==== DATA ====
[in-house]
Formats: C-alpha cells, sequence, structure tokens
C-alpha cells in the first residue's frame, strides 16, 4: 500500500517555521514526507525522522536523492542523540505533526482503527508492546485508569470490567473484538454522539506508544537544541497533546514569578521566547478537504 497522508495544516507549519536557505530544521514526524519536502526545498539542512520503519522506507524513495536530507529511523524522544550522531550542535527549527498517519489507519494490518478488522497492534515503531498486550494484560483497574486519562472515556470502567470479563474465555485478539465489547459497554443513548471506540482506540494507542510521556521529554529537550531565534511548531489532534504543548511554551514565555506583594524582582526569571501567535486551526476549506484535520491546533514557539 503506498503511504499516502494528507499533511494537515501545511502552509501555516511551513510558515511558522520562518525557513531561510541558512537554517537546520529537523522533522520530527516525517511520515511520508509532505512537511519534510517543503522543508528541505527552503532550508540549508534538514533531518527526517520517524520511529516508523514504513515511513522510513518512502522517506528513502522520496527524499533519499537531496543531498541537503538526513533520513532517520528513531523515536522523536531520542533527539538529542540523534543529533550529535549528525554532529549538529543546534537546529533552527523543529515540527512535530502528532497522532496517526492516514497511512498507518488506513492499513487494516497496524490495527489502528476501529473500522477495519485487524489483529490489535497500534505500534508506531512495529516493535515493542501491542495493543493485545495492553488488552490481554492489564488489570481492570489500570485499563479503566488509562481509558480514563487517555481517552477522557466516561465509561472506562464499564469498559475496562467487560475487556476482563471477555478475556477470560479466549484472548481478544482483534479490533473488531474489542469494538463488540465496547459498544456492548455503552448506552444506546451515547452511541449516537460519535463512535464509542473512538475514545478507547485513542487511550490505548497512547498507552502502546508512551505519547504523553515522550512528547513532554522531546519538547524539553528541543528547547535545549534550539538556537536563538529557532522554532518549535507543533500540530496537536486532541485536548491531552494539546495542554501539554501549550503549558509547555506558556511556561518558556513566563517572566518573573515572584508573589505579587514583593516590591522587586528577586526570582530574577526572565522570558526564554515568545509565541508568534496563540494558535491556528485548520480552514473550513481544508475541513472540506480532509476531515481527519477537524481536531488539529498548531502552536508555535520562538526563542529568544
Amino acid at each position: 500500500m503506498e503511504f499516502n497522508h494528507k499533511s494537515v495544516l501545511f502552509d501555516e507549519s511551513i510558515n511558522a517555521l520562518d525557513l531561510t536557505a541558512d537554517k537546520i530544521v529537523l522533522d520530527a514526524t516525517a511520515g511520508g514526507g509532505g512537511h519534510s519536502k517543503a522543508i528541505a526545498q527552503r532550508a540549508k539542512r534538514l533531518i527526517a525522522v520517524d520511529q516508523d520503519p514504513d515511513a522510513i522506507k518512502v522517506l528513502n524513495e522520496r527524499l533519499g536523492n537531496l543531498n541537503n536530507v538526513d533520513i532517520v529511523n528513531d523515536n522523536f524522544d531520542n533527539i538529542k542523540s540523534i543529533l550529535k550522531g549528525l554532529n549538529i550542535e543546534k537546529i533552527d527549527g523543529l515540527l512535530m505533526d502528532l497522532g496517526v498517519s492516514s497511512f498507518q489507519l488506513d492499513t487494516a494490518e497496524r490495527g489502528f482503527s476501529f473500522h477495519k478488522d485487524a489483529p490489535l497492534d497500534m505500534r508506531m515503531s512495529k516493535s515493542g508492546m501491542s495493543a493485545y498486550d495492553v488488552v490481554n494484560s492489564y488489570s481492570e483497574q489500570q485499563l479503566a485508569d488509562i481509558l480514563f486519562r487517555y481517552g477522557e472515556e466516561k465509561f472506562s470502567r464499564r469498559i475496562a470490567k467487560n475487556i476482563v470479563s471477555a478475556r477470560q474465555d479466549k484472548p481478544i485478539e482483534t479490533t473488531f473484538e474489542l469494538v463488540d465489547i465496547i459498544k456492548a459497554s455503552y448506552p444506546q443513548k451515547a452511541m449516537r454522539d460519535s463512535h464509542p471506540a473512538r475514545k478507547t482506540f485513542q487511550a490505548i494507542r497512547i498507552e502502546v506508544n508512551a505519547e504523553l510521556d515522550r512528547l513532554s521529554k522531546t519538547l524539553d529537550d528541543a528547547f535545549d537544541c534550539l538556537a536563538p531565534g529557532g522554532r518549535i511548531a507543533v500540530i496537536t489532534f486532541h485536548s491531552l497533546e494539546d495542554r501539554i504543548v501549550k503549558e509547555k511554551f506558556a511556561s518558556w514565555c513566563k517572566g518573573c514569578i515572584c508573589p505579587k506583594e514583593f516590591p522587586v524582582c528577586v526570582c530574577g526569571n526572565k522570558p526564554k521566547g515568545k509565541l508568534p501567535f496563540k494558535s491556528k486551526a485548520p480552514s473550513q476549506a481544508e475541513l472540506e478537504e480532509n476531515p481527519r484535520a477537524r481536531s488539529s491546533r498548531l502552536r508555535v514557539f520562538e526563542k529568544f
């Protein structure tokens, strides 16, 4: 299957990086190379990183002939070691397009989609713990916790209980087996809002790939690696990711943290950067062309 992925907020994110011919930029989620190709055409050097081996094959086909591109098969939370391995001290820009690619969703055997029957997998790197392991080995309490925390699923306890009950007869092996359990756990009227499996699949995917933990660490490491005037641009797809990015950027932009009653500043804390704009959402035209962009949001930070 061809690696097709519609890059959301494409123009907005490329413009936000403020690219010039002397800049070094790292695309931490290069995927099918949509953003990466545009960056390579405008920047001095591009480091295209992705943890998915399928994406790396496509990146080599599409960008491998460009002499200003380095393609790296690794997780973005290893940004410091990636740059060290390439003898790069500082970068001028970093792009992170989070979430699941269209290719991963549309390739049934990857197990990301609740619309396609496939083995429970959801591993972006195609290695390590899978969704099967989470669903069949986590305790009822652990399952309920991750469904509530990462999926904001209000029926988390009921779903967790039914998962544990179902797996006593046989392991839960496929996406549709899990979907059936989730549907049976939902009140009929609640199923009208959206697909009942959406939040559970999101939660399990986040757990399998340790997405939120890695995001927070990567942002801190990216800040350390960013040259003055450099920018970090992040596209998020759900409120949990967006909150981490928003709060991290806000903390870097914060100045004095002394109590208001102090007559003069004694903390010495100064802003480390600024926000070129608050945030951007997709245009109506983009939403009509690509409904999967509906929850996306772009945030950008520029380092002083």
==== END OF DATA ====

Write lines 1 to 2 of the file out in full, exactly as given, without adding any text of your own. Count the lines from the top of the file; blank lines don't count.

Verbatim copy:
[in-house]
Formats: C-alpha cells, sequence, structure tokens